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What is acute rheumatic fever and rheumatic heart disease?

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What is acute rheumatic fever and rheumatic heart disease?

Rheumatic heart disease is a serious disease that causes damage to your heart valves.

Key takeaways
  • Aboriginal and Torres Strait Islander, Maori and Pacific Islander peoples are at high risk of acute rheumatic fever and rheumatic heart disease.
  • It is important to get your sore throat or skin infection checked by your doctor so a Strep A infection can be treated before acute rheumatic fever  develops.
  • Acute rheumatic fever can cause inflammation of the heart, which can progress to rheumatic heart disease causing heart failure, disability and death.  

In Australia, Aboriginal and Torres Strait Islander, Maori and Pacific Islander peoples are at high risk of acute rheumatic fever and rheumatic heart disease.

Young people aged five to 15 years are most often affected. 

What is acute rheumatic fever?

Germs called group A Streptococcus (also known as Strep A) can cause infections in the throat or skin (sores). For some people the body’s immune system gets confused; as well as fighting the Strep A germs, the immune system fights specific areas of the body causing inflammation. This causes an illness called acute rheumatic fever (also known as ARF).

A chart of the symptoms of Acute Rheumatic Fever (ARF).

You may experience few symptoms, or a combination, and these symptoms do not all occur together.

See your doctor or healthcare professional if you experience ANY of these symptoms. 

What is rheumatic heart disease?

Rheumatic heart disease is damage to one or more heart valves following acute rheumatic fever. There are four valves in the heart which open and close to keep blood flowing in one direction. If a valve is damaged, it might not open or close properly, meaning some blood may flow backwards or blood flow could be blocked.

Are acute rheumatic fever and rheumatic heart disease preventable?

Acute rheumatic fever can be prevented:

  • Sore throats and skin scores (which could be Strep A infections) should be treated with antibiotic medicine as soon as possible.
  • Antibiotic medicine is given as one injection or as tablets for a few days. It is very important to finish all tablets.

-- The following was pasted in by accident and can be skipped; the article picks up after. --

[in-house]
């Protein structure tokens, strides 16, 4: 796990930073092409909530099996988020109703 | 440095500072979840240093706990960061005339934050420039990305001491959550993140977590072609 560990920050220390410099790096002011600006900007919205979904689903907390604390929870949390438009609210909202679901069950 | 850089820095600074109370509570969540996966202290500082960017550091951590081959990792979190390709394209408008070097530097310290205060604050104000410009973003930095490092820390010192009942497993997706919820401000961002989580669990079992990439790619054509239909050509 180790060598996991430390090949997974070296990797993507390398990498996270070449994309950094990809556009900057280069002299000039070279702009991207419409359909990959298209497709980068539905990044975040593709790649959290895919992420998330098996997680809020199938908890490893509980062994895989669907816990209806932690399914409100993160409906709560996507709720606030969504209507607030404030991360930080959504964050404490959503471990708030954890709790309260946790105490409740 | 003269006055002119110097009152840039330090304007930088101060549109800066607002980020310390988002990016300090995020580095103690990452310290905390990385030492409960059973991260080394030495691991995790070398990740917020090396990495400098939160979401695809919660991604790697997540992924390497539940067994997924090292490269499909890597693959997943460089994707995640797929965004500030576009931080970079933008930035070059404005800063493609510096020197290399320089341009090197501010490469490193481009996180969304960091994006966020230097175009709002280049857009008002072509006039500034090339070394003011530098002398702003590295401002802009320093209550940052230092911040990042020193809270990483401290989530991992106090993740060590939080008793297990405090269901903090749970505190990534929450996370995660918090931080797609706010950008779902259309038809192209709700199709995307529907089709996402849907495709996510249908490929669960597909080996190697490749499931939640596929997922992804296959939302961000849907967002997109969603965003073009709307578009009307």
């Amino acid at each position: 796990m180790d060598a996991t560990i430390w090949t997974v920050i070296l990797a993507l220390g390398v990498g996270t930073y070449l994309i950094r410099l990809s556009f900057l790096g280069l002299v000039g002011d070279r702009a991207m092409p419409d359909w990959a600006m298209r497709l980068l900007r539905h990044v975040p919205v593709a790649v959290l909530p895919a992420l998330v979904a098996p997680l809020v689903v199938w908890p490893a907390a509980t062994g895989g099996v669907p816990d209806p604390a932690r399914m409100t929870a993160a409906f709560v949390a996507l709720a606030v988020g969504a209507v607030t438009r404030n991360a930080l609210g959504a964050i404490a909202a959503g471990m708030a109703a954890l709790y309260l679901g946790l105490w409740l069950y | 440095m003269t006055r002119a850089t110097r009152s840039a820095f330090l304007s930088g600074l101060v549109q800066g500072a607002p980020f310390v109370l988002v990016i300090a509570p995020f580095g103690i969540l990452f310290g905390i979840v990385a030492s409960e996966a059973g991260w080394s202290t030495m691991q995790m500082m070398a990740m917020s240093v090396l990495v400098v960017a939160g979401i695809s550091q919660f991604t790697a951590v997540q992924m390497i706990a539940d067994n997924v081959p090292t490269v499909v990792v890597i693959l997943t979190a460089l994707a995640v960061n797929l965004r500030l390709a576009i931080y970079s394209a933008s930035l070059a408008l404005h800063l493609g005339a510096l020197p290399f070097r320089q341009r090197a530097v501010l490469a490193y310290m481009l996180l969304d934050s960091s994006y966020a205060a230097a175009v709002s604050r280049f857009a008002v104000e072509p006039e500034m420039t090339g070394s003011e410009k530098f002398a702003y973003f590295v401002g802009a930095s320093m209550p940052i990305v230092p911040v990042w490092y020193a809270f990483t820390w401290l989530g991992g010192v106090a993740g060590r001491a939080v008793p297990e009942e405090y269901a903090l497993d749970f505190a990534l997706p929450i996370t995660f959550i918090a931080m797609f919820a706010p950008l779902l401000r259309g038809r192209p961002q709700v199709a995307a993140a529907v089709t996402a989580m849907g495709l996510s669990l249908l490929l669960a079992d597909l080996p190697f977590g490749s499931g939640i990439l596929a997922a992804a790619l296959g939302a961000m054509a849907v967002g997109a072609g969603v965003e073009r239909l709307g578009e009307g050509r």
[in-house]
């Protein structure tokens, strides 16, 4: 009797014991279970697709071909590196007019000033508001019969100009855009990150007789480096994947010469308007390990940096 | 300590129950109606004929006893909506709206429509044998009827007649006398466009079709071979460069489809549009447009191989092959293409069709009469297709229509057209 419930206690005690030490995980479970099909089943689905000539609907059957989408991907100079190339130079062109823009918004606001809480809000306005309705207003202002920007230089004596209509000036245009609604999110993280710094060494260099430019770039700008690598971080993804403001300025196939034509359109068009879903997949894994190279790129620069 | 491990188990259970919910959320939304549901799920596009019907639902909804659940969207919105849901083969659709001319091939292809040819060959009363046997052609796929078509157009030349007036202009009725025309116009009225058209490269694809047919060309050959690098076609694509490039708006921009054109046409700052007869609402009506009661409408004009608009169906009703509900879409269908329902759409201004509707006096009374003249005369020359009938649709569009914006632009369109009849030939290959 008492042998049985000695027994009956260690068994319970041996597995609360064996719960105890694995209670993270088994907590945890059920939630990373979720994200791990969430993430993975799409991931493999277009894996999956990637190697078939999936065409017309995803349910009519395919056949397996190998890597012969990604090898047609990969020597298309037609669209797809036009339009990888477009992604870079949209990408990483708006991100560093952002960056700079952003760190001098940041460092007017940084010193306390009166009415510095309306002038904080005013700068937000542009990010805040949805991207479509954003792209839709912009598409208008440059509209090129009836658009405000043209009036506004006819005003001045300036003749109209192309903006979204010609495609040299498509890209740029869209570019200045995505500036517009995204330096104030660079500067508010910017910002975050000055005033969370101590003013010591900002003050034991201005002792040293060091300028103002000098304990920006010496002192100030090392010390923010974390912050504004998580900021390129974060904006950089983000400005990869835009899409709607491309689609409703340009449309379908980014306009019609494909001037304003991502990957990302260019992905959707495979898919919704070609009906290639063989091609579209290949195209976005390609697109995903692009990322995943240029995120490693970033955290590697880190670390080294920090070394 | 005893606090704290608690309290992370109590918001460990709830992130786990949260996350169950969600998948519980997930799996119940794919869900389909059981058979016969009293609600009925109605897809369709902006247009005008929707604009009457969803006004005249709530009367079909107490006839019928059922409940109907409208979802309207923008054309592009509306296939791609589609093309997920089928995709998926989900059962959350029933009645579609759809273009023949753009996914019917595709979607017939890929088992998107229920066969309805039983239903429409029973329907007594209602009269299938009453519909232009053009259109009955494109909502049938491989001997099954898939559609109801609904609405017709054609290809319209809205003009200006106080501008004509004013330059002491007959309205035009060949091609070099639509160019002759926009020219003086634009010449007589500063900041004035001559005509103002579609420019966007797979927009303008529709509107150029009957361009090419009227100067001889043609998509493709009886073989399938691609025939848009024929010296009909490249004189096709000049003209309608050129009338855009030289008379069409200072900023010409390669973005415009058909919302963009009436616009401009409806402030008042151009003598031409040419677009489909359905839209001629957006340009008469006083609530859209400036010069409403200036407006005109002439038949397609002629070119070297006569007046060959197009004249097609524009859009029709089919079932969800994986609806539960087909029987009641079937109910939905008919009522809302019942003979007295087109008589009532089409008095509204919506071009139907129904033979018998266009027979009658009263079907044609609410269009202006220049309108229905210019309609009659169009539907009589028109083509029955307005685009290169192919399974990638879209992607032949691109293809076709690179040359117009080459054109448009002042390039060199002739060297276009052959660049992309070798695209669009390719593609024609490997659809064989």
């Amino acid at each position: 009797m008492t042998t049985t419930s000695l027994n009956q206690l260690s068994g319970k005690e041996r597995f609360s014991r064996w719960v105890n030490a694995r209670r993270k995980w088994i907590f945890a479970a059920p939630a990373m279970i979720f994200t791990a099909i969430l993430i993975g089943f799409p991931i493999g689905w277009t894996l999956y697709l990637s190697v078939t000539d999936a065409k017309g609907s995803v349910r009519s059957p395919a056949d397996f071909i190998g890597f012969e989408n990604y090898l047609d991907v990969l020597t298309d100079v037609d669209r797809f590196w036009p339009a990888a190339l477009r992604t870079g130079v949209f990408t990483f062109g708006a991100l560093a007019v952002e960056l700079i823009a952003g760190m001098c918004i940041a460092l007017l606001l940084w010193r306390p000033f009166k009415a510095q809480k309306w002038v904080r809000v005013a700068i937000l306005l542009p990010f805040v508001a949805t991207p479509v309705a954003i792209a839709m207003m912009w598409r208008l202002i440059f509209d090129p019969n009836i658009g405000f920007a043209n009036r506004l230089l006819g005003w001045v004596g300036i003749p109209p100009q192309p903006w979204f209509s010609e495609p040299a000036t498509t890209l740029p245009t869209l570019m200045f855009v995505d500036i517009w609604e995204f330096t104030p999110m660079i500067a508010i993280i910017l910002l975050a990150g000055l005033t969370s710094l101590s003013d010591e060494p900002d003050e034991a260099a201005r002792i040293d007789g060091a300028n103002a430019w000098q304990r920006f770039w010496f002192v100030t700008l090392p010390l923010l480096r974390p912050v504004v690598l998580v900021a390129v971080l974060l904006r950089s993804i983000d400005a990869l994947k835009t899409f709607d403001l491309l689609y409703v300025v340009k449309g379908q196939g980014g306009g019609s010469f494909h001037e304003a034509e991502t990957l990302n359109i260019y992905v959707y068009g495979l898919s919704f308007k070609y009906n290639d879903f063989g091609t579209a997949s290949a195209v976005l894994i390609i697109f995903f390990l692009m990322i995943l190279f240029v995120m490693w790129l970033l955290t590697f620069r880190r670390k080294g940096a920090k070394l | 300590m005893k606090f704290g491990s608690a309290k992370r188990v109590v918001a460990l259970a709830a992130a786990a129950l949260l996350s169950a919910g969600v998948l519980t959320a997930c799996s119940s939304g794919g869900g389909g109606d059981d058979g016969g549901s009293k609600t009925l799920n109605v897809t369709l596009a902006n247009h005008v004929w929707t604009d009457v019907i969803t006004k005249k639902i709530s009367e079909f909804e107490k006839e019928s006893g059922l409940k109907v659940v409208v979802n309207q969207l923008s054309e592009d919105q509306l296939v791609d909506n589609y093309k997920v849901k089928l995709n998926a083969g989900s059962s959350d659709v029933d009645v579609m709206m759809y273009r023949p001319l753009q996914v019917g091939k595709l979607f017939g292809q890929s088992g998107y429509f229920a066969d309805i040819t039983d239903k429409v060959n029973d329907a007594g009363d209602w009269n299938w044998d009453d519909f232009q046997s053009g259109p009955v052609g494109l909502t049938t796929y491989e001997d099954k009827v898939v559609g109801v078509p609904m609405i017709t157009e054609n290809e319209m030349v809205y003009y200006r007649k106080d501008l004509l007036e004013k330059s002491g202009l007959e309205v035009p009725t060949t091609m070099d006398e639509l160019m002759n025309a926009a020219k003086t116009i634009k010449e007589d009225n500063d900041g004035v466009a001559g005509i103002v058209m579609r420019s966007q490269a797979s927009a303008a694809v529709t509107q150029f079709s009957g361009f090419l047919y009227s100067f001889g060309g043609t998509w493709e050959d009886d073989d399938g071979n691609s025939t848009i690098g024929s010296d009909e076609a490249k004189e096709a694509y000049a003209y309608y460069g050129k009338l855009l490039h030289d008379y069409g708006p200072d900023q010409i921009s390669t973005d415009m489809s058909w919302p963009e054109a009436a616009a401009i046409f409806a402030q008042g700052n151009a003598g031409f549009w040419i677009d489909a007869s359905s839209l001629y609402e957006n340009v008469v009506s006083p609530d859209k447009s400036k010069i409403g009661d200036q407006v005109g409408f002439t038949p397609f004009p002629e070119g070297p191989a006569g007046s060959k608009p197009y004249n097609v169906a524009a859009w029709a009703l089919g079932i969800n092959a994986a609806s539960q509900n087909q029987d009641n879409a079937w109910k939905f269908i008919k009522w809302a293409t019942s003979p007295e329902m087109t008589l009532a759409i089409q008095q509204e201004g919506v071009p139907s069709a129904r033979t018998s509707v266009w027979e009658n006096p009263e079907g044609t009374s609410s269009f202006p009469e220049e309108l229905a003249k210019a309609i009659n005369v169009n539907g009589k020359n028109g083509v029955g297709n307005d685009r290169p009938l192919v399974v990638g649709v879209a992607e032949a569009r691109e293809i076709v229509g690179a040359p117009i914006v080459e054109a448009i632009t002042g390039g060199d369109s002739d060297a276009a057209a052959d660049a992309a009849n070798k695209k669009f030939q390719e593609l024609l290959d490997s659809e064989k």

Rheumatic heart disease can be prevented:

  • People who have had acute rheumatic fever once may get it again, and this increases the risk of rheumatic heart disease.
  • Antibiotic medicine is usually given as an injection every 4 weeks for many years to stop acute rheumatic fever coming back.
  • Future sore throats and skin sores should be treated as soon as possible.
  • Future symptoms of acute rheumatic fever should be checked by a doctor or other health professional as soon as possible.

Rheumatic Heart Disease Australia (RHDAustralia)  

The Heart Foundation supports the work RHD Australia led in the prevention, diagnosis and management of acute rheumatic fever and rheumatic heart disease. This includes ensuring the ARF and RHD Australia guidelines are reviewed and maintained on a regular basis.

For more information visit the RHDAustralia website.

Watch Video:

Take Heart Films: learn more about preventing acute rheumatic fever and rheumatic heart disease. 

Michael’s Story: watch the story of a 14-year-old Aboriginal boy named Michael and his Aunty Mary to learn what to do if your child or family member has an episode of acute rheumatic fever.   

High risk people who have sore throats and skin scores should see a doctor or health professional so that Strep A infections can be treated before acute rheumatic fever develops.

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Last updated02 July 2021